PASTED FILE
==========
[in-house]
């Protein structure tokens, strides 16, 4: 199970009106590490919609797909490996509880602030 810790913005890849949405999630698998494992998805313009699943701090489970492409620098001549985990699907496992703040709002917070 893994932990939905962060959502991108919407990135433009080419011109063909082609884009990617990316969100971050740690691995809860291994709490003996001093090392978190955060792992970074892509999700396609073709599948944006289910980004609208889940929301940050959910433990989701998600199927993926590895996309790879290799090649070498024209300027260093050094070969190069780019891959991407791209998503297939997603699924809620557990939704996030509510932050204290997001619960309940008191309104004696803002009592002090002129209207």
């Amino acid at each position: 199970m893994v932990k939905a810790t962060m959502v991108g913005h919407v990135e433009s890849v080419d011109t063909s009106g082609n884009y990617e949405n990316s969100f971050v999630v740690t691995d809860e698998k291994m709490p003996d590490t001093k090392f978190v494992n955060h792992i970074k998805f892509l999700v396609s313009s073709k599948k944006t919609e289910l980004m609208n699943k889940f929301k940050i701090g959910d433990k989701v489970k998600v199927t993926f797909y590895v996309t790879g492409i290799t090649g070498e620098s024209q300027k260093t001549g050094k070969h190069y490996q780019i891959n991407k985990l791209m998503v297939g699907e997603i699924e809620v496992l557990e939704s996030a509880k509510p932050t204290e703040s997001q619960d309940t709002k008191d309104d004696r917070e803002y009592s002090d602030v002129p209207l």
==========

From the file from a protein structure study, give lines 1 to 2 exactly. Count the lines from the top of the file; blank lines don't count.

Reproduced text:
[in-house]
């Protein structure tokens, strides 16, 4: 199970009106590490919609797909490996509880602030 810790913005890849949405999630698998494992998805313009699943701090489970492409620098001549985990699907496992703040709002917070 893994932990939905962060959502991108919407990135433009080419011109063909082609884009990617990316969100971050740690691995809860291994709490003996001093090392978190955060792992970074892509999700396609073709599948944006289910980004609208889940929301940050959910433990989701998600199927993926590895996309790879290799090649070498024209300027260093050094070969190069780019891959991407791209998503297939997603699924809620557990939704996030509510932050204290997001619960309940008191309104004696803002009592002090002129209207």